In the end, Hammond comes face to face with his own creation: a pack of chicken-sized dinosaurs called compys who promptly devour their creator. Hammond’s demise is symbolic and drives home the book’s theme. If Spielberg’s Hammond had played this same role, the film would have been so much richer and better than what ultimately made it onto the screen.

Indominus Rex is a true antagonist!
All this said, I loved seeing the dinosaurs brought to life in Jurassic Park, and it’s clear that the strides Spielberg made in terms of special effects paved the way for more than twenty years of cinema. But when I compare it to the book, the movie falls short.

Fortunately, Jurassic World does not make this same mistake. There is both a human antagonist and a monster antagonist done right. At times, some of the scenes with the monster (a genetically engineered killing machine called Indominus Rex) even reminded me of Alien. They were that well done. It may have taken twenty-two years, but in Jurassic World we finally get a real antagonist. And we come close to getting the story Jurassic Park could have been.

* Images courtesy of Rotten Tomatoes


Bill said...

Many, if not most, movies made from books fall short as far as I'm concerned, Joe. The reasons are well known, including the difficulty a movie has revealing a character's thoughts - so simple in a book.

Your case lacks that excuse. Do you have a theory of why Jurassic Park left out the antagonist?

Crichton was a true original thinker who died far too young.

Joseph Finley said...

I honestly have no idea why Spielberg decided to make Hammond a kindly old man. Maybe once he cast Richard Attenborough, he decided that was the way to go. A year after Jurassic Park he did play Kris Kringle on the remake of "Miracle on 34th Street." So maybe he cast off a Santa Clause-like vibe and Spielberg went with it. But then, again, Attenborough did play a serial killer earlier in his career, so I'm sure he could have pulled off a ruthless Hammond.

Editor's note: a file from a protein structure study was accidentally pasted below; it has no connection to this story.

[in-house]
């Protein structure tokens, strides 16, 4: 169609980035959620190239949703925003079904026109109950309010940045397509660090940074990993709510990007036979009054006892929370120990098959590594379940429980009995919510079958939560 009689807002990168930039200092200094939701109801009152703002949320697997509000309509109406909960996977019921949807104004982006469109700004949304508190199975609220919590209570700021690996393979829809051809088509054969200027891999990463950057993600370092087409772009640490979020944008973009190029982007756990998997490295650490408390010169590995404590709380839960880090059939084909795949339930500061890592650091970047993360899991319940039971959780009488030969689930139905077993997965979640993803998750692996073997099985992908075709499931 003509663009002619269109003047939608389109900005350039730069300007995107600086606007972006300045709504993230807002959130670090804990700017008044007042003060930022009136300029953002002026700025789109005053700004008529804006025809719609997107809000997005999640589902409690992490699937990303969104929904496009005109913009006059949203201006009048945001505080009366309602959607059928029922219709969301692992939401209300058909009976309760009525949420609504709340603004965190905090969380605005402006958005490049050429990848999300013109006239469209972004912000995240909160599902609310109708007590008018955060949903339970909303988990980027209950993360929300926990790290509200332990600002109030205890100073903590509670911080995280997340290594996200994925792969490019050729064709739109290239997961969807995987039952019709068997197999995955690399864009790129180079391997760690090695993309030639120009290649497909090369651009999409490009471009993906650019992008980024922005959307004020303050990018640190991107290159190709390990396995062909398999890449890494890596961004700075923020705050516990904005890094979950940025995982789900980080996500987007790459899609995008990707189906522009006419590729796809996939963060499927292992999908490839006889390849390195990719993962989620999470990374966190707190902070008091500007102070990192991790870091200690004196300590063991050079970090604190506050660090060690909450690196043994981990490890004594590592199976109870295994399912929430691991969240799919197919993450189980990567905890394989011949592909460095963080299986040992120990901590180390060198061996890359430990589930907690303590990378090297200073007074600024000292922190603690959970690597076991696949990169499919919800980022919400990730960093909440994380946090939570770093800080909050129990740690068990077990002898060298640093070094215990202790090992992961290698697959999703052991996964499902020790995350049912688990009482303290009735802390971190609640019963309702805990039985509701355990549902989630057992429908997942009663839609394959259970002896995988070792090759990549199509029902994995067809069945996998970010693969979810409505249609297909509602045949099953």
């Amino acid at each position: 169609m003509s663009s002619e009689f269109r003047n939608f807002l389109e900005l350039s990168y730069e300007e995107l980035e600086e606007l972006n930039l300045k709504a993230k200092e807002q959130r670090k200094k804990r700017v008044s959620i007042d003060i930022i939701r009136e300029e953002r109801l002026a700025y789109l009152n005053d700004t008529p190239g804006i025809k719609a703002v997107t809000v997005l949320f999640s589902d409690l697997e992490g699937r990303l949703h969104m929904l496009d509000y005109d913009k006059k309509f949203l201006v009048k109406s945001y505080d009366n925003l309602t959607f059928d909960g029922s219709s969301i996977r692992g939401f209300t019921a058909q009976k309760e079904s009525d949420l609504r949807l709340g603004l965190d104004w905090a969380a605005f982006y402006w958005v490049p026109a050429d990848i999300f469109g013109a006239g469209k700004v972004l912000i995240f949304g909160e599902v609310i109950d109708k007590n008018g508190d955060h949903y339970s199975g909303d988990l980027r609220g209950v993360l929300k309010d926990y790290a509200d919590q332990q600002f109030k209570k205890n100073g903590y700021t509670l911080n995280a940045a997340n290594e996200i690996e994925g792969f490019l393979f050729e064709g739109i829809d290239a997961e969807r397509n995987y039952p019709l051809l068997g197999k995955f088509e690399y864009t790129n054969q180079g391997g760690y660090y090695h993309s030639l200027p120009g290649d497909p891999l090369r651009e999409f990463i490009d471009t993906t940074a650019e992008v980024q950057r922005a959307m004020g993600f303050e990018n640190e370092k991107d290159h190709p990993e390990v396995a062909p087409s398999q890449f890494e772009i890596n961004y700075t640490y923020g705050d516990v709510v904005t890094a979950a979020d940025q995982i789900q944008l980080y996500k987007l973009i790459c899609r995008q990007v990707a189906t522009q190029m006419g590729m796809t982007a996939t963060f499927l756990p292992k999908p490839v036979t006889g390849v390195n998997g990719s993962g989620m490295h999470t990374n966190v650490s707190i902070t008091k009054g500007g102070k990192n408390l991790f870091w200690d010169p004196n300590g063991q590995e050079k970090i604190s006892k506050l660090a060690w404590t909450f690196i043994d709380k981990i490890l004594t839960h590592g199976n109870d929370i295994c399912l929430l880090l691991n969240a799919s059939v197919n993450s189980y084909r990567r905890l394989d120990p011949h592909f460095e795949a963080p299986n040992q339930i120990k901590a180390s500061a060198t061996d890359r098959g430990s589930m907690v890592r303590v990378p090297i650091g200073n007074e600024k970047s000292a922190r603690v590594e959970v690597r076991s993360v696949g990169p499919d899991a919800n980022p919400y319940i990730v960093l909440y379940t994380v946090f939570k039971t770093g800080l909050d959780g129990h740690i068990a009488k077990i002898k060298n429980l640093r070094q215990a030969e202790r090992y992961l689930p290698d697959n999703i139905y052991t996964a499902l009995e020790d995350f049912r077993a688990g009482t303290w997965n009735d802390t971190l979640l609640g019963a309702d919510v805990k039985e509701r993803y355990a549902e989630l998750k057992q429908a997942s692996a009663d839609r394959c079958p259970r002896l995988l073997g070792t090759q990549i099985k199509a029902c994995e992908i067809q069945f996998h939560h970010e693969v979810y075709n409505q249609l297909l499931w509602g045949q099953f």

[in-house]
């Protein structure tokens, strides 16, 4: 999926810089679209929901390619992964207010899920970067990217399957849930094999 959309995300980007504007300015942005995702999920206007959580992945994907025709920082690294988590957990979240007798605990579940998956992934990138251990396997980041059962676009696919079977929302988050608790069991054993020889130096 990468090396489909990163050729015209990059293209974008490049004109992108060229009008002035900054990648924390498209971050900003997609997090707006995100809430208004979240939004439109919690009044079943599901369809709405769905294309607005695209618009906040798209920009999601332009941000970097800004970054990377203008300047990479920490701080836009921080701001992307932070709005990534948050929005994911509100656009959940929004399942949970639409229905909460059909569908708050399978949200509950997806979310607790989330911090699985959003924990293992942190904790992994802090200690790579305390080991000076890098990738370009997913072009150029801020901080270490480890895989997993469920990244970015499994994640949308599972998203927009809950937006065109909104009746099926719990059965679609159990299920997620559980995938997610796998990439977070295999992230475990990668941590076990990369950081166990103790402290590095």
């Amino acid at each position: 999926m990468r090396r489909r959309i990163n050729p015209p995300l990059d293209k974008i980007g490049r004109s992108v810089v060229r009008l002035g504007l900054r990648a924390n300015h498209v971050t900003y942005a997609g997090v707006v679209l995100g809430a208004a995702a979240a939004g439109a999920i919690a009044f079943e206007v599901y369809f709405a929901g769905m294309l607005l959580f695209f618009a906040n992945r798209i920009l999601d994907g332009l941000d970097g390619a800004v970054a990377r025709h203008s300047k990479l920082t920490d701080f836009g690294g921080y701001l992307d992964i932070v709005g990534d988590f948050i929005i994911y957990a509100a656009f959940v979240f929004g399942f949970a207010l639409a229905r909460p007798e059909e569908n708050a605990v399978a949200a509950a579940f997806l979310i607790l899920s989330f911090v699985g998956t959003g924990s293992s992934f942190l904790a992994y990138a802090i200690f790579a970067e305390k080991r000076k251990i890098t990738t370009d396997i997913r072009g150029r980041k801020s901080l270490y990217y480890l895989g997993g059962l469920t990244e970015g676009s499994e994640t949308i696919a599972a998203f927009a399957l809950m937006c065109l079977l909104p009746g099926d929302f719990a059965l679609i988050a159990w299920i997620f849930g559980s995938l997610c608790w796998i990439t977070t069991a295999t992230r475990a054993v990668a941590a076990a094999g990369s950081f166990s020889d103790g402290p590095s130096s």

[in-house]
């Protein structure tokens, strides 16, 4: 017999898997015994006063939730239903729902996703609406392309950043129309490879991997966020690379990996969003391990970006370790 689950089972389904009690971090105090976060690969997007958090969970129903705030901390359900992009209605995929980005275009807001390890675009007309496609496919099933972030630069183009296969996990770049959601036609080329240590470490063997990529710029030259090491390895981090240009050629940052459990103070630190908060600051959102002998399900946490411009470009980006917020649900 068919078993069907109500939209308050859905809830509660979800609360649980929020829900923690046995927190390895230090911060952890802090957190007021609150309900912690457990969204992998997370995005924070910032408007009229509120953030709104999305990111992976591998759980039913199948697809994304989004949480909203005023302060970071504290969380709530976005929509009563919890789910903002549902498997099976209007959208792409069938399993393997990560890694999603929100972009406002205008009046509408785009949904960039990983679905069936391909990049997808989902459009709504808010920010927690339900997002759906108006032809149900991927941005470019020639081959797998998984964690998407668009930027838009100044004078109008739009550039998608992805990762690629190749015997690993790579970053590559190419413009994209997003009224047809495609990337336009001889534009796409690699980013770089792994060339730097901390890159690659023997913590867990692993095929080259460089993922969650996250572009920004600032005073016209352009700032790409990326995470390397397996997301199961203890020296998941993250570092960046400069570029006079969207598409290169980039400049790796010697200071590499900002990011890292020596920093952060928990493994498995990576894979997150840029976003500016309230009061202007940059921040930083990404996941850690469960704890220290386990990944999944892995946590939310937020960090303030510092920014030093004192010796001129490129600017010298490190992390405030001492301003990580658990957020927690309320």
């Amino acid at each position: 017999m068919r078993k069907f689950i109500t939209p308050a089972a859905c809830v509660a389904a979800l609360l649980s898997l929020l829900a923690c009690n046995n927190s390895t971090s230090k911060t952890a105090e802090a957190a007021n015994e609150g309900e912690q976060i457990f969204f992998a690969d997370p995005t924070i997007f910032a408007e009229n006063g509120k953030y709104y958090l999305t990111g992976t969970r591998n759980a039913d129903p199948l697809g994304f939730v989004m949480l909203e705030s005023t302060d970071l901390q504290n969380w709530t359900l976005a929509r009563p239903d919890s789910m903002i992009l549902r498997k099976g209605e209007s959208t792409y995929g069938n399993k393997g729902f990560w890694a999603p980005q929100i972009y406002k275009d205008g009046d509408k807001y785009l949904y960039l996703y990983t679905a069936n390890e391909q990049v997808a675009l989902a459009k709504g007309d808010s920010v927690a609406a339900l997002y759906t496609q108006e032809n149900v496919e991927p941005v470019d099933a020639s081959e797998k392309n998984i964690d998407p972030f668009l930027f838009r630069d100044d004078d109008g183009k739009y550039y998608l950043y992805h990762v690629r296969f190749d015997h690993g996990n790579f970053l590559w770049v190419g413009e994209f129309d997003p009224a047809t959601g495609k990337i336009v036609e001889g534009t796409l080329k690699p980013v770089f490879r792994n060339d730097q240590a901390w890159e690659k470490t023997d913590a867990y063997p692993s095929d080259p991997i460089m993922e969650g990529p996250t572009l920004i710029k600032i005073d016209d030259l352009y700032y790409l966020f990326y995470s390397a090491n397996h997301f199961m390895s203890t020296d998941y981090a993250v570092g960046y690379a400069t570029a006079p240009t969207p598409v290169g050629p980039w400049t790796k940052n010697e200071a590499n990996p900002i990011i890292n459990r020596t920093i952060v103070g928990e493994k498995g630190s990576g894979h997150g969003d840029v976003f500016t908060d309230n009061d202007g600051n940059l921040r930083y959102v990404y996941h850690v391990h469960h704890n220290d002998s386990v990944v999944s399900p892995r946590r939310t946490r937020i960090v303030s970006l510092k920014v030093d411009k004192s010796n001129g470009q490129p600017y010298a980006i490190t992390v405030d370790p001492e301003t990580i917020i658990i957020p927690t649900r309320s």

Bill said...

Crichton wrote a completely non-PC book late in his life named "State of Fear" wherein eco-terrorists create disasters designed to advance a sense of hysteria about global warming caused by humans.

There is zero chance anyone will make a movie based on it.

Joseph Finley said...

Yes, I don't see "State of Fear" being made anytime soon. But I just saw that Disney picked up the rights to "Micro," which is the only Crichton novel I haven't read (largely because the others published after his death were clearly not finished; even "Pirate Latitudes" shows signs of being a draft by the end).

The question is whether it will be any good? Hollywood tends to botch most movies based on Crichton's books. "The Thirteenth Warrior" (which was actually published by Crichton as "Eaters of the Dead," may have been the best adaptation in my view.

Bill said...

I haven't heard of that book or movie.

Joseph Finley said...

Bill, I just re-watched "the 13th Warrior" tonight. It's a great film! (I reviewed the book, "Eaters of the Dead," in November of 2011; you can find it on the side bar on the blog.) The story is a re-imagining of the Beowulf tale, told from the viewpoint of Ibn Fadlan, a real-life Muslim who was sent by the Caliph of Baghdad in 922 A.D. as an ambassador to the Turks. On the way, he encounters a ship full of Swedish Vikings and ends up joining them on an adventure to the North. (Think Hrothgar's mead hall and Grendel, along with his demonic mother and even a dragon or "glow wyrm"; it makes for a wonderful tale!) Since you like Viking stories, I think you'd enjoy this one. And I'll stand by my opinion that it is the single best adaptation of a Michael Crichton novel to the silver screen. ("The Great Train Robbery" comes in second.)

Bill said...

Thanks for directing me to that review, Joe. I need to read "The 13th Warrior."

Joseph Finley said...

You're welcome. Remember, the book is called "Eaters of the Dead." They changed the name for the film, probably because "Eaters of the Dead" sounds like a horror flick instead of a Viking adventure.

Bill said...

I found it. Thanks.